Schwarzenegger. Prison break. See you at the theater. “All Is Lost” (Oct. 18) Robert Redford stars as a man struggling to survive after a hole is torn into the hull of his ship. J.C. Chandor (“Margin Call”) directs the film, which is expected to give the 76-year-old actor a good chance at an Oscar nomination in 2014. “Twelve Years A Slave” (Oct. 18) Chiwetel Ejiofor stars as Solomon Northup, a New York man who was kidnapped and sold into slavery in 1841. Michael Fassbender, Brad Pitt, Benedict Cumberbatch, Paul Dano, Paul Giamatti, Sarah Paulson and Alfre Woodard star in this new drama from “Shame” director Steve McQueen. The film is based on Northup’s acclaimed memoir. “The Counselor” (Oct. 25) Michael Fassbender, Brad Pitt, Cameron Diaz, Javier Bardem and Penelope Cruz go bad in Ridley Scott’s “The Counselor,” based on an original script by Cormac McCarthy.
IDEO Creates a Gorgeous App for Making Movies on Your iPhone
Then you can go share them.” Image: IDEO The best thing about Vine, without a doubt, is its tap-to-shoot interface. With that one ingenious interaction, the app brought the power of the cut to the smartphone-wielding masses, transforming interminable home movies into surprisingly rich little films. The worst thing about Vine is having to put stuff on Vine. The price you pay for using the incredible movie-making tool is being forced to broadcast yourself on its network. Thankfully, now we have Spark Camera , a $2 app from renowned design studio IDEO that gives you the same glorious one-finger-movie-making functionalityand some other good stuffwithout any obligation to share when youre done. The app was IDEOs answer to a straightforward question: how can we give people a simple way to make great looking videos on a smartphone? Its carefully selected feature set is all about giving you things you need to create meaningful mini-movies without slowing you down. Open the app and youre ready to shoot straight awaytheres nothing pestering you for any login credentials. In familiar Vine fashion, a finger on the screen is all you need to string together a series of shots, with a maximum length of 30 seconds. Then you can apply one of 10 filters to the clip and add a soundtrack from your phones stash of tunes. The whole thing gets saved to your camera roll in full 720p with options for sharing on all the usual suspects. Sparks clearly trying to find the sweet spot between simplicity and functionality. All three of its main componentsthe ability to easily make videos with multiple shots; the filters; and the ability to add a soundtrackare transformative enough that youll probably use them for everything you make in the app. Still, Sparks definitely more of a place to record video than edit ittheres no way to move or remove shots within a clip, for examplethough that quickly gets into unwieldy territory. One thing the app should let you do, though, is pick what part of a song you want to add to your project.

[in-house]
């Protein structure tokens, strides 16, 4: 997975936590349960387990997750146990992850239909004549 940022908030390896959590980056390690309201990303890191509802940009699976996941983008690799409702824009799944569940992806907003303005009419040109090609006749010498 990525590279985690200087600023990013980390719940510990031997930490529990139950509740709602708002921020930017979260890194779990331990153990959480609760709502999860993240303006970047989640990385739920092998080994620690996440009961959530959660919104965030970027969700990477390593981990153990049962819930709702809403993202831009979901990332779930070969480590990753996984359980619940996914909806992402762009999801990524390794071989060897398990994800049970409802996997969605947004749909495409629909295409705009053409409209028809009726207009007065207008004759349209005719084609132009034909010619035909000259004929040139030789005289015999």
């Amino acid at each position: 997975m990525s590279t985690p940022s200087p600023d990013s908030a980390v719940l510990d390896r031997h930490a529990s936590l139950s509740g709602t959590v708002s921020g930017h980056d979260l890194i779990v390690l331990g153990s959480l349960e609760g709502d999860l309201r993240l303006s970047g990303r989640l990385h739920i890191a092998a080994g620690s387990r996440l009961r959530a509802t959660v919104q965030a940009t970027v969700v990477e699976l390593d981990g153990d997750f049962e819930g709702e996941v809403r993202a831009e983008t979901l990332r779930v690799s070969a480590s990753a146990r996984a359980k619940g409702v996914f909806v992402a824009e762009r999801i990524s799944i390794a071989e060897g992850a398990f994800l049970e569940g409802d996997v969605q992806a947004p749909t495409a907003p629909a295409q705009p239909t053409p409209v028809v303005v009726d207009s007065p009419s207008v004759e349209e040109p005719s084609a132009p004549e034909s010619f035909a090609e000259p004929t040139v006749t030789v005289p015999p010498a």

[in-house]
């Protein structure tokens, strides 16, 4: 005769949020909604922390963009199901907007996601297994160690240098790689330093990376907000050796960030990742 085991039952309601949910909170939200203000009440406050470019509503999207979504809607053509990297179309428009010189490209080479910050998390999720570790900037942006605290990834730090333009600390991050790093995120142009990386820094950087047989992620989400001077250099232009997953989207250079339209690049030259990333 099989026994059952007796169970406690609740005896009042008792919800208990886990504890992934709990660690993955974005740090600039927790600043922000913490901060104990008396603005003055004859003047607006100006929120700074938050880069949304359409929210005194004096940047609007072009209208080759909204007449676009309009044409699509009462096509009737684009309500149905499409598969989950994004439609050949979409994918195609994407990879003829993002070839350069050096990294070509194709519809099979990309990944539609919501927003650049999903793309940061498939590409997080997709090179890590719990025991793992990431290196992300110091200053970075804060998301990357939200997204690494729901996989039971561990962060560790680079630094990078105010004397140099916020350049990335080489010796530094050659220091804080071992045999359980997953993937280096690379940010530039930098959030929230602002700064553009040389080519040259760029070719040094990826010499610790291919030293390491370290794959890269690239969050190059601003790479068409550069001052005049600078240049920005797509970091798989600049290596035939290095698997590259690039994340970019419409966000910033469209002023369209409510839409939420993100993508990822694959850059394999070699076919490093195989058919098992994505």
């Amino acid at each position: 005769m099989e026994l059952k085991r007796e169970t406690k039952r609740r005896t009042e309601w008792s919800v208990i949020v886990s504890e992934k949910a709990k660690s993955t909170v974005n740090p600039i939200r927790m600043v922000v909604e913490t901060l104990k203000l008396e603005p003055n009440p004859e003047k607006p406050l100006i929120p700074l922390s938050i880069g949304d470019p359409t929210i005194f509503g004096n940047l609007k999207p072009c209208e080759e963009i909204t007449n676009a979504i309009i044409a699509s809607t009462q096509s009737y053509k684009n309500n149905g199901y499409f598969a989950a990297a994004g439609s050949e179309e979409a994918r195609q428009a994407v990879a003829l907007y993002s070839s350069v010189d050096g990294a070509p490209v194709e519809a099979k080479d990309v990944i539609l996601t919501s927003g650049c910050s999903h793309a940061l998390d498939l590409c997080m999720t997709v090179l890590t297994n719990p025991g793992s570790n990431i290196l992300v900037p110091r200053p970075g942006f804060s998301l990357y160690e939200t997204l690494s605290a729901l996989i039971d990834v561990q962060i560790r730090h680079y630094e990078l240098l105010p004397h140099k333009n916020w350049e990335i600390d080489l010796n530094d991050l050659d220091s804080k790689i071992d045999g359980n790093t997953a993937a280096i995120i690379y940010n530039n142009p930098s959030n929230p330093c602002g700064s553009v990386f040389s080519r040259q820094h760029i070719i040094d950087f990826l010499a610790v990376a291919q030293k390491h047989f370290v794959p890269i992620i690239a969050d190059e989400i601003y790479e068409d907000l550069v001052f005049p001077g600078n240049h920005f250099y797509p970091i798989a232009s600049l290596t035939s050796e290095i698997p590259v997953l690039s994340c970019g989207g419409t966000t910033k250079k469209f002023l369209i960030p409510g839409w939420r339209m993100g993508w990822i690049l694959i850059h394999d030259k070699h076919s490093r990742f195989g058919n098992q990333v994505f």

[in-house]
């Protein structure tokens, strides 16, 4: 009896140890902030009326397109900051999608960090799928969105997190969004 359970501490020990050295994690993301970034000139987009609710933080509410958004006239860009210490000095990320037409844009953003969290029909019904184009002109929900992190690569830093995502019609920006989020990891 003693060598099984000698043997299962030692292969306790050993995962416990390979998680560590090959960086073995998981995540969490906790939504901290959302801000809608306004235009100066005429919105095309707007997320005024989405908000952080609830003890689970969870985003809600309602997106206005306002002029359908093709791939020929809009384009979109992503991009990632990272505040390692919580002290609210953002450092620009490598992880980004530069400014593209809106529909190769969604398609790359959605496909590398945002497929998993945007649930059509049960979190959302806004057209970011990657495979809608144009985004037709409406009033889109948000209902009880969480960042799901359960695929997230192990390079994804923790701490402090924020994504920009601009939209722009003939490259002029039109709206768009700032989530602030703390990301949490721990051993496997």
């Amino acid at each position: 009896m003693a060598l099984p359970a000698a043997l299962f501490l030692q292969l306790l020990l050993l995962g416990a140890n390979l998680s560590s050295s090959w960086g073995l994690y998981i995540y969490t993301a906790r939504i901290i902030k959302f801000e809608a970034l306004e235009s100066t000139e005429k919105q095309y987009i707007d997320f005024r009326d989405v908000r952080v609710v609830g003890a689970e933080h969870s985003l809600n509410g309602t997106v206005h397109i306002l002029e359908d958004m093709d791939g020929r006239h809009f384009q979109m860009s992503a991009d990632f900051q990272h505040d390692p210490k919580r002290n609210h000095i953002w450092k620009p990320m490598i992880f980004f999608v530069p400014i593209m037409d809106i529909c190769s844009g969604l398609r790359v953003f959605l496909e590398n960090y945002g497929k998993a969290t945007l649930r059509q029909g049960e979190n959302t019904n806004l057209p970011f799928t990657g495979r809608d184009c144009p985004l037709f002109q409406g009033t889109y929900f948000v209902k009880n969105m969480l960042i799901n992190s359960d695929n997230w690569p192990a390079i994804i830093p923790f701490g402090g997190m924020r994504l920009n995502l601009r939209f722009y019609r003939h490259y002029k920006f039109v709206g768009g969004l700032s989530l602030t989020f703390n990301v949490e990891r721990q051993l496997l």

It’s true in television, where NBC tried to manage costs for a few years, saw margins decline, and lost out on some major new projects. Ifyou’re a book publisher, and you don’t compete for the biggest and most promising books, you’ll lose shelf space at Barnes & Noble, and leverage with Amazon,making itharder to get and promote future books. Big flops are inevitable. But critics don’t talk about small flops. And after add those up and you’ll see an even bigger failure. So what you see is that efforts to save on cost might improve profitability in the short run. But in the long run, you’re undermining the very essence of what builds blockbusters.Studios and publishers need help from talent and from retailers to make these big hits. And there is a trickle-down effect. Thecompanies that made the last successful blockbuster, whether it’s a book or a TV show, tend to be well-positioned to produce the next successful blockbuster. How do blockbusters beget blockbusters? If you haven’t had a hit in a long time, it’s harder to build the next one. One hit has a halo effect.
The Big Business of Big Hits: How Blockbusters Conquered Movies, TV, and Music
Physicist Sameet Sreenivasan of the Rensselaer Polytechnic Institute in New York conducted a detailed data analysis of novel and unique elements in movies throughout the 20th century. Sreenivasan analyzed keywords used on the Internet Movie Database (IMDb) to observe trends. A novelty score was given based on the number of times any given keyword was used to describe another film. Films that had higher novelty scores featured a word that was rarely used to describe it. While films with lower novelty scores had a keyword used to describe a variety of them. A range from zero to one was applied as the novelty score, with the least novel being zero. To depict the evolution of film culture over time, Sreenivasan then lined up the scores chronologically. “You always hear about how the period from 1929 to 1950 was known as the Golden Age of Hollywood,” Sreenivasan said to Wired. “There were big movies with big movie stars. But if you look at novelty at that time, you see a downward trend.” After studio systems fell in the 1950s, filmmakers burst with new ideas which enhanced the movies during the 1960s. Films like Bonnie and Clyde in 1967, Breathless in 1960, and The Good, the Bad, and the Ugly in 1966 were all very well received. In addition, plot lines, novel styles and film techniques helped create the increase in Sreenivasan’s analysis of that period. The films analyzed spanned a 70-year period and the study appears in Nature Scientific Reports .